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Do Kids Really Need a Curriculum to Be Great Readers?
Do kids really need a homeschool reading curriculum to be great readers? Yes and no. First we have to define what is meant when we say curriculum. Why? Because when we talk about homeschool reading curriculum, it probably involves more than you think—but in a really good, and inexpensive, way.
According to the dictionary, curriculum means the subjects comprising a course of study in a school or college. However, that isn’t the way we really use the word as homeschool moms.
When homeschool moms ask one another, “What curriculum are you using?” they are usually referring to pre-made resources to help teach different subjects. They get answers like, “We use HOMER Reading to help teach phonics.” Or “My high schooler loves Mr. D Math.”
When it comes to teaching reading you don’t have to have an expensive, premade curriculum. But you do need to be intentional about how you teach it if you want your kids to actually develop a love of reading. By creating a language rich environment and choosing the best resources to help you with your particular needs, you can teach your child to read and love doing it! Your homeschool reading curriculum doesn’t need to look like anyone else’s!
The Homeschool Reading Curriculum That Develops Lifelong Readers
What do you need then?
- Books. You can choose to invest in early readers or borrow them from your local library. You’ll also want to choose books for reading aloud to your children. We can’t stress enough how important it is to read aloud to your kids!
- Resources. Choose teaching resources based on your budget, the needs of both you and your children, and their ability to help your child learn both the skills and enjoyment of reading.
- Patience. Kids don’t all learn in the same way or in the same time frame. Don’t push them beyond what they are ready to do! It’s easy to start comparing, but your 5 year old son does not need to be a fluent reader even if your best friend’s child has been reading since he was 3.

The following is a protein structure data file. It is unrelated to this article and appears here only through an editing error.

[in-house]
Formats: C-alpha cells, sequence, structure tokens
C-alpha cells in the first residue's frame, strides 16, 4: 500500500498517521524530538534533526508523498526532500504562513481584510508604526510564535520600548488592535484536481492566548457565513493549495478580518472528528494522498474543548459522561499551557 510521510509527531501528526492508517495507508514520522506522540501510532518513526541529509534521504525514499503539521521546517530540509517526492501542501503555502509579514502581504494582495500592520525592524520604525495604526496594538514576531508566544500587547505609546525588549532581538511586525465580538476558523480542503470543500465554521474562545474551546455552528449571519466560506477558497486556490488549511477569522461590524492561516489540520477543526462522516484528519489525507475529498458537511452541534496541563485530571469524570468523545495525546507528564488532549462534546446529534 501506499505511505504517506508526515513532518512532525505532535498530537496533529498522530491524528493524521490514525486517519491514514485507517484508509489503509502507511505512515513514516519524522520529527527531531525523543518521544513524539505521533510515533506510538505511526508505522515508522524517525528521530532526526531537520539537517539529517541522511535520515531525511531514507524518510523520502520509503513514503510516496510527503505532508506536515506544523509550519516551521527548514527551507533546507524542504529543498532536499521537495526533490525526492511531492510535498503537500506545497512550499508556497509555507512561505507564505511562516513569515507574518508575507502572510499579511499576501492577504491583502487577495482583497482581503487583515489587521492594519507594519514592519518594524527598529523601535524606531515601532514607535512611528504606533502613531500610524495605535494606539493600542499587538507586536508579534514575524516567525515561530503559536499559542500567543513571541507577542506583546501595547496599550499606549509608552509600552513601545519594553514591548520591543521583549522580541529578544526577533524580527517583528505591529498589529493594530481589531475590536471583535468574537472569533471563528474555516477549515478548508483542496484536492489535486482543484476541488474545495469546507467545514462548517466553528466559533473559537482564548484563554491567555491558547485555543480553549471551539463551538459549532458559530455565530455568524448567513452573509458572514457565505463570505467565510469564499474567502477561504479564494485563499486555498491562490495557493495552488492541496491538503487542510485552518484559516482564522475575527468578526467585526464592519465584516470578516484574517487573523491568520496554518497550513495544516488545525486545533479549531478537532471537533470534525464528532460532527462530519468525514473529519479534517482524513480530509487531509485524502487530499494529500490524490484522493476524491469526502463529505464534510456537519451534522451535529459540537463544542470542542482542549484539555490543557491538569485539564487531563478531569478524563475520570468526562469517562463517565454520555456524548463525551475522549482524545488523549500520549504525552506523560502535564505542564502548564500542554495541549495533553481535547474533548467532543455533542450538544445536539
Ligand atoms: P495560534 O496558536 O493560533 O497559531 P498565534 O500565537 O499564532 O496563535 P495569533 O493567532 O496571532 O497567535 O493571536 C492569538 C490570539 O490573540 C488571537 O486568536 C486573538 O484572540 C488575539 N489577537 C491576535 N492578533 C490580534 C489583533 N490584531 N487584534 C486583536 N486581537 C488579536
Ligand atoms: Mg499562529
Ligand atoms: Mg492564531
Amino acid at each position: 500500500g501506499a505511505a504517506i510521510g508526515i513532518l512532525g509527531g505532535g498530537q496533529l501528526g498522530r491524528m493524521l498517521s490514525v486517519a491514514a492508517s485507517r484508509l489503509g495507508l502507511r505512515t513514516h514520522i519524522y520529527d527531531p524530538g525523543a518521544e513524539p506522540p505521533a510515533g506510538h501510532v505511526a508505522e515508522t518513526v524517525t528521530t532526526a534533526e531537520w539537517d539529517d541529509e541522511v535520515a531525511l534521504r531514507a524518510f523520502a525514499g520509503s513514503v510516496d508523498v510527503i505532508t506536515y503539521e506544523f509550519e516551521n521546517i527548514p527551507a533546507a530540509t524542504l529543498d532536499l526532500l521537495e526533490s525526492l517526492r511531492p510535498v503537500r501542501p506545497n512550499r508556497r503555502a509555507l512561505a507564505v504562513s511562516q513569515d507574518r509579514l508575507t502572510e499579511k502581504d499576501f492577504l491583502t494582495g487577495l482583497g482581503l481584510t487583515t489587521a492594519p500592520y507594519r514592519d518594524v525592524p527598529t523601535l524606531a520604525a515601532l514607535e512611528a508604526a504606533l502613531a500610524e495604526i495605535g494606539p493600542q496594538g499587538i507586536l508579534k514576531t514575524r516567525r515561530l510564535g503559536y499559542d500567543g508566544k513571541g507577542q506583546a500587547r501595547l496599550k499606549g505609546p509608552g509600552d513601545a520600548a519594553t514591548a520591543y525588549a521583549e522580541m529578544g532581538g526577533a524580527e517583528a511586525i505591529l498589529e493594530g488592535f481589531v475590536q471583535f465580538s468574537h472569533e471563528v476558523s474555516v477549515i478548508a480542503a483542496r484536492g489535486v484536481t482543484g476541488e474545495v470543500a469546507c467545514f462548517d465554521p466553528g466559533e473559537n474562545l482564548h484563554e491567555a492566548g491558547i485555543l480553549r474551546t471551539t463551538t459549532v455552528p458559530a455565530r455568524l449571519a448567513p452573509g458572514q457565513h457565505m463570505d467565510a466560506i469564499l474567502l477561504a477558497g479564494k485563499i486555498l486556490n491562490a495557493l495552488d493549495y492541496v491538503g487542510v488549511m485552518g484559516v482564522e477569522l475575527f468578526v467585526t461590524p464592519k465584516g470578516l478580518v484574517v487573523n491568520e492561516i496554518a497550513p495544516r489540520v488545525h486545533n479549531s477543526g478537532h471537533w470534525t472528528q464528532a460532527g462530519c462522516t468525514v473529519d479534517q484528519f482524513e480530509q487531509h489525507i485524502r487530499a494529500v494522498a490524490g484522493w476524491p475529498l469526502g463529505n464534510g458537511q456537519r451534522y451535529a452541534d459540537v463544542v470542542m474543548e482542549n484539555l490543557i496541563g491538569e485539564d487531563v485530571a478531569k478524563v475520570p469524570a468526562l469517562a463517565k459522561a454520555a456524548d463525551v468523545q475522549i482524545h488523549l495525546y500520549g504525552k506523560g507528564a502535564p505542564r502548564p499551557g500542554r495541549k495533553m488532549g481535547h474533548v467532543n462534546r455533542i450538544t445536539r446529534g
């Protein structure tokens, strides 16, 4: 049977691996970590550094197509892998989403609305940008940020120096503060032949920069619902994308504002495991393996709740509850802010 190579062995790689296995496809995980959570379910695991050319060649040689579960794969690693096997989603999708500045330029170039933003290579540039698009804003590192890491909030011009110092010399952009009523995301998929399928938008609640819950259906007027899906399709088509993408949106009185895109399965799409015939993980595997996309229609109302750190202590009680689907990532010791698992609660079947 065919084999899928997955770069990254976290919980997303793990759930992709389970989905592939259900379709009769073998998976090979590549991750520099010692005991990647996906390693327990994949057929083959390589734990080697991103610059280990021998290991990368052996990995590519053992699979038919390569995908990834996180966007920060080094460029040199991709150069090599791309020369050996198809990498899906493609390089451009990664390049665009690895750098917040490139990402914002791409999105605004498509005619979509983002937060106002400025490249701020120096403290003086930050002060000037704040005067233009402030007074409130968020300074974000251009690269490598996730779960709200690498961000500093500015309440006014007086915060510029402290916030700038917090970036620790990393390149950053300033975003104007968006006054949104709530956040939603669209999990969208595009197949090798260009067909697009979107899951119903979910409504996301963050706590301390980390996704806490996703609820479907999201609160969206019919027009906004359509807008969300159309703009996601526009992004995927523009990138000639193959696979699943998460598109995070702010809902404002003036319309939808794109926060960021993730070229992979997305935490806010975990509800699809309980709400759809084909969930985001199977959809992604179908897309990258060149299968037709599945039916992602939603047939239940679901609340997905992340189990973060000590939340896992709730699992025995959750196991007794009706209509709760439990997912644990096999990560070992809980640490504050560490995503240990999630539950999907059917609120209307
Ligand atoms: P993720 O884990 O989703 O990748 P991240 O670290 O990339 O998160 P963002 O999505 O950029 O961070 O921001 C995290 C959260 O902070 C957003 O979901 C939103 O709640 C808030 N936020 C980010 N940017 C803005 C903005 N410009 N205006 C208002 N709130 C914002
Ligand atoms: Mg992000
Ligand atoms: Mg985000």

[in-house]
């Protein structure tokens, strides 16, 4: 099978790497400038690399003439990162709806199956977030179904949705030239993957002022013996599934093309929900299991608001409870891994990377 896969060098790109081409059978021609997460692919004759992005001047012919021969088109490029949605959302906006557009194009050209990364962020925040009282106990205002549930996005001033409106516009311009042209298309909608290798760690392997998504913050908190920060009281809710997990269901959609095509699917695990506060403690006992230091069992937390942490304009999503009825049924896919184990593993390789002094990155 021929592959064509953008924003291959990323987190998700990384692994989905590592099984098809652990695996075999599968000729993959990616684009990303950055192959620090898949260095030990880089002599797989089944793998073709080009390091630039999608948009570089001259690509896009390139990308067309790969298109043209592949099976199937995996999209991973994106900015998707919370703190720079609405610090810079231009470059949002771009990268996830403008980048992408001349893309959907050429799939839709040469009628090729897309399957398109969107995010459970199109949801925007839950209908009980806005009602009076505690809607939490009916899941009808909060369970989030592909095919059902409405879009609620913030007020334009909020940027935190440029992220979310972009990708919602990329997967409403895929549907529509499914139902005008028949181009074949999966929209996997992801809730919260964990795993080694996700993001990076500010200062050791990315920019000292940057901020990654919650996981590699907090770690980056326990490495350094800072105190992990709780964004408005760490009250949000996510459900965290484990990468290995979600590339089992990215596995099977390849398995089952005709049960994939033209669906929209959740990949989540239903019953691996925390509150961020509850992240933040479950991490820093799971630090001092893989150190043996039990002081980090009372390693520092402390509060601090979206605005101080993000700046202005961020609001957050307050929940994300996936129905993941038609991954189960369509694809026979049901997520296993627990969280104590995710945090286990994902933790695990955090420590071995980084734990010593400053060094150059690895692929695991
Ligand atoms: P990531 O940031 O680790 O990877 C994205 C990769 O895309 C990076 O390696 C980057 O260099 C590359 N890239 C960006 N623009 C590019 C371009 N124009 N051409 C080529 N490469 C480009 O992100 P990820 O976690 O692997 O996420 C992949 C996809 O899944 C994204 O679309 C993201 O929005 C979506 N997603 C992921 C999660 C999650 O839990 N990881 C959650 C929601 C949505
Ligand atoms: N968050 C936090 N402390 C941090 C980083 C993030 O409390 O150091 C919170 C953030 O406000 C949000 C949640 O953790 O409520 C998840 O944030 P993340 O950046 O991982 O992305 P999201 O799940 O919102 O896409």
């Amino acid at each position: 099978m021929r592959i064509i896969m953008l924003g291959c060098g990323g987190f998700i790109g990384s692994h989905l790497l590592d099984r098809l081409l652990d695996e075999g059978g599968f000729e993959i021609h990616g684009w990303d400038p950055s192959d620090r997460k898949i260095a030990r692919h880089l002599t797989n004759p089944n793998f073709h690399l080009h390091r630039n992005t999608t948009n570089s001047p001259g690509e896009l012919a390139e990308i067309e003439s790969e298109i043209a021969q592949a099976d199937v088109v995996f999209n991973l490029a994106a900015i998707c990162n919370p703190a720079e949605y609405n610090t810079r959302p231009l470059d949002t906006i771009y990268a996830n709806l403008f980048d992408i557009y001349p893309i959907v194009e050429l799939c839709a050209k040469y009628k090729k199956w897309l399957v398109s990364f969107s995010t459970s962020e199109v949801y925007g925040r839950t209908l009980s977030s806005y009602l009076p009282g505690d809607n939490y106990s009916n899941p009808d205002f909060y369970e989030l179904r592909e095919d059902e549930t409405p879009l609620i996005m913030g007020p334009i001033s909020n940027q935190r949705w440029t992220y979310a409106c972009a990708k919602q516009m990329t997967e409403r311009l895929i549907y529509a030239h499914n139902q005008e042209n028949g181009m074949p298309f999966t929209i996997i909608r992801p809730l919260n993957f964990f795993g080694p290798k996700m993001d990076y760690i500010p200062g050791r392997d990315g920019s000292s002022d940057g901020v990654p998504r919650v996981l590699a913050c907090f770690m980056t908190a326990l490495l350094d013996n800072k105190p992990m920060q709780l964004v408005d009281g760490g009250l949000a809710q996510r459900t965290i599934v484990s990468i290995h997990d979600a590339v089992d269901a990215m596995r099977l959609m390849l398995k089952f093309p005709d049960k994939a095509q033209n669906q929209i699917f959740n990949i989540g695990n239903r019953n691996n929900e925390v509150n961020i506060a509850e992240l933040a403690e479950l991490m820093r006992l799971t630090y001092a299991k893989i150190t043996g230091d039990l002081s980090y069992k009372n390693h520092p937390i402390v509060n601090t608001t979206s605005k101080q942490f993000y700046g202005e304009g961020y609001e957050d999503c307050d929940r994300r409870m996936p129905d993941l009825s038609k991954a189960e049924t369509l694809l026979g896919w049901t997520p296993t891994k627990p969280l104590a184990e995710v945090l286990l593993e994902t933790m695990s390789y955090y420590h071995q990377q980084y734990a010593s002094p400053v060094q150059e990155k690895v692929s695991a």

Tips for Developing Readers without Expensive Homeschool Reading Curriculum
Fill book baskets to scatter around the house. Whether you choose to purchase books to build a home library or check them out on a regular basis at your local library, you’ll want to have plenty of books accessible to your kids.
Have something to talk about. Sitting around the table for dinner is a great place to engage in the art of conversation. Each person can share a high and low from their day, or you might want to invest in premade conversation starters. The important part is to be intentional about spending time simply talking as a family.
Play language based games. For beginning readers, games can both teach and reinforce word skills in a way that’s fun and engaging. ThinkFun’s Zingo games are designed from pre-readers through 2nd grade skills. You can also make up your own games!
Read-aloud consistently. Reading aloud benefits young readers in many ways. Since you want to develop readers and not just teach reading, hearing stories they love that are above their reading level will build their vocabulary and show them the exciting adventures that await them. They’ll learn language arts skills naturally, and you’ll bond as a family over the stories you read.
Find inexpensive resources to help you teach. You don’t need a reading curriculum that costs hundreds of dollars! There are free apps and inexpensive guides to help you! Some of our favorites include:
- Phonics Pathways
- Teach Your Child to Read in 100 Easy Lessons
- The Ordinary Parents’ Guide to Teaching Reading
Be sure reading instruction include time near you! Yes, there are some great computer and app based programs and there’s nothing wrong with using them. But be sure your children associate reading with good memories of connecting with you and their siblings. Reading aloud, poetry teatime, and reading in fun places like a treehouse or park will help them connect the act of reading with relationships and fun.
Homeschool Reading Curriculum for the Love of Reading
Teaching and learning to read shouldn’t stress you or your kids out. If you find those feelings of frustration building, step back, grab a book, and read to your kids instead. Play games and scatter great picture books around your home. A homeschool reading curriculum is about more than teaching you kids how to read. It’s about developing a love of reading they will carry with them for a lifetime.